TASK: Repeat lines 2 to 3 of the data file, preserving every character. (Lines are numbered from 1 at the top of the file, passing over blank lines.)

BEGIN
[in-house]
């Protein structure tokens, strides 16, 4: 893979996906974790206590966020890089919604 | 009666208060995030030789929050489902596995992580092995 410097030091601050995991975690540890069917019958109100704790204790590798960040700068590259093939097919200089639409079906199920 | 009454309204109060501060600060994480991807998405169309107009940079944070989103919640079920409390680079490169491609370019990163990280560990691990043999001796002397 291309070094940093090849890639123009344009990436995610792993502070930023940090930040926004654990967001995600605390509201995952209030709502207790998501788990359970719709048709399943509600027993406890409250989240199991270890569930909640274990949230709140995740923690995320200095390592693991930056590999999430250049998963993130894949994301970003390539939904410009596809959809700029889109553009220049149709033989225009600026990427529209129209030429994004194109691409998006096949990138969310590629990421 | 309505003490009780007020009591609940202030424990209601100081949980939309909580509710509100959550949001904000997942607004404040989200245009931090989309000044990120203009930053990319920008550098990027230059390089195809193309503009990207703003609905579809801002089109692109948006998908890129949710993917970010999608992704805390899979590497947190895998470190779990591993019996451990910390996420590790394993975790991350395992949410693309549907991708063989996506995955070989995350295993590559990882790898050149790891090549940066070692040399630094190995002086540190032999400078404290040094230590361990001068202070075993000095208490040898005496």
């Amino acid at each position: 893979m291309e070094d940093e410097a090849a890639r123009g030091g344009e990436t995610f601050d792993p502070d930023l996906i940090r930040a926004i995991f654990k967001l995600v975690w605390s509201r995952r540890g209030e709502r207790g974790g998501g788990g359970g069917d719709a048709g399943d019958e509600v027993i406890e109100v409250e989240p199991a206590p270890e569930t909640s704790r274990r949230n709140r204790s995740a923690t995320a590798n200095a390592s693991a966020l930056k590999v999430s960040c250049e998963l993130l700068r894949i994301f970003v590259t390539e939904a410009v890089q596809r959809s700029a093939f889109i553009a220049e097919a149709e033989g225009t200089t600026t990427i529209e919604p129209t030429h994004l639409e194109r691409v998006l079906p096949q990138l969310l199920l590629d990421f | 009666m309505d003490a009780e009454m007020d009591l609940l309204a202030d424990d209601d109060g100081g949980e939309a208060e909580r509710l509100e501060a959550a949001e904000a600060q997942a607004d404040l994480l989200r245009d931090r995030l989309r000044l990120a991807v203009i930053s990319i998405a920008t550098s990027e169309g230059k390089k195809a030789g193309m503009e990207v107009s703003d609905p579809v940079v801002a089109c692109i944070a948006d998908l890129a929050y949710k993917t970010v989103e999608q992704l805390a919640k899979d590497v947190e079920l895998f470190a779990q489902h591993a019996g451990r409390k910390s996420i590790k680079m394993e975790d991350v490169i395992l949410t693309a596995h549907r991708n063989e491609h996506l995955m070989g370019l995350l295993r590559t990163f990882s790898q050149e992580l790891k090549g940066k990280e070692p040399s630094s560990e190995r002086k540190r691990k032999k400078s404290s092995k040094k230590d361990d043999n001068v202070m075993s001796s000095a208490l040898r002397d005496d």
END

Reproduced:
């Protein structure tokens, strides 16, 4: 893979996906974790206590966020890089919604 | 009666208060995030030789929050489902596995992580092995 410097030091601050995991975690540890069917019958109100704790204790590798960040700068590259093939097919200089639409079906199920 | 009454309204109060501060600060994480991807998405169309107009940079944070989103919640079920409390680079490169491609370019990163990280560990691990043999001796002397 291309070094940093090849890639123009344009990436995610792993502070930023940090930040926004654990967001995600605390509201995952209030709502207790998501788990359970719709048709399943509600027993406890409250989240199991270890569930909640274990949230709140995740923690995320200095390592693991930056590999999430250049998963993130894949994301970003390539939904410009596809959809700029889109553009220049149709033989225009600026990427529209129209030429994004194109691409998006096949990138969310590629990421 | 309505003490009780007020009591609940202030424990209601100081949980939309909580509710509100959550949001904000997942607004404040989200245009931090989309000044990120203009930053990319920008550098990027230059390089195809193309503009990207703003609905579809801002089109692109948006998908890129949710993917970010999608992704805390899979590497947190895998470190779990591993019996451990910390996420590790394993975790991350395992949410693309549907991708063989996506995955070989995350295993590559990882790898050149790891090549940066070692040399630094190995002086540190032999400078404290040094230590361990001068202070075993000095208490040898005496």
């Amino acid at each position: 893979m291309e070094d940093e410097a090849a890639r123009g030091g344009e990436t995610f601050d792993p502070d930023l996906i940090r930040a926004i995991f654990k967001l995600v975690w605390s509201r995952r540890g209030e709502r207790g974790g998501g788990g359970g069917d719709a048709g399943d019958e509600v027993i406890e109100v409250e989240p199991a206590p270890e569930t909640s704790r274990r949230n709140r204790s995740a923690t995320a590798n200095a390592s693991a966020l930056k590999v999430s960040c250049e998963l993130l700068r894949i994301f970003v590259t390539e939904a410009v890089q596809r959809s700029a093939f889109i553009a220049e097919a149709e033989g225009t200089t600026t990427i529209e919604p129209t030429h994004l639409e194109r691409v998006l079906p096949q990138l969310l199920l590629d990421f | 009666m309505d003490a009780e009454m007020d009591l609940l309204a202030d424990d209601d109060g100081g949980e939309a208060e909580r509710l509100e501060a959550a949001e904000a600060q997942a607004d404040l994480l989200r245009d931090r995030l989309r000044l990120a991807v203009i930053s990319i998405a920008t550098s990027e169309g230059k390089k195809a030789g193309m503009e990207v107009s703003d609905p579809v940079v801002a089109c692109i944070a948006d998908l890129a929050y949710k993917t970010v989103e999608q992704l805390a919640k899979d590497v947190e079920l895998f470190a779990q489902h591993a019996g451990r409390k910390s996420i590790k680079m394993e975790d991350v490169i395992l949410t693309a596995h549907r991708n063989e491609h996506l995955m070989g370019l995350l295993r590559t990163f990882s790898q050149e992580l790891k090549g940066k990280e070692p040399s630094s560990e190995r002086k540190r691990k032999k400078s404290s092995k040094k230590d361990d043999n001068v202070m075993s001796s000095a208490l040898r002397d005496d």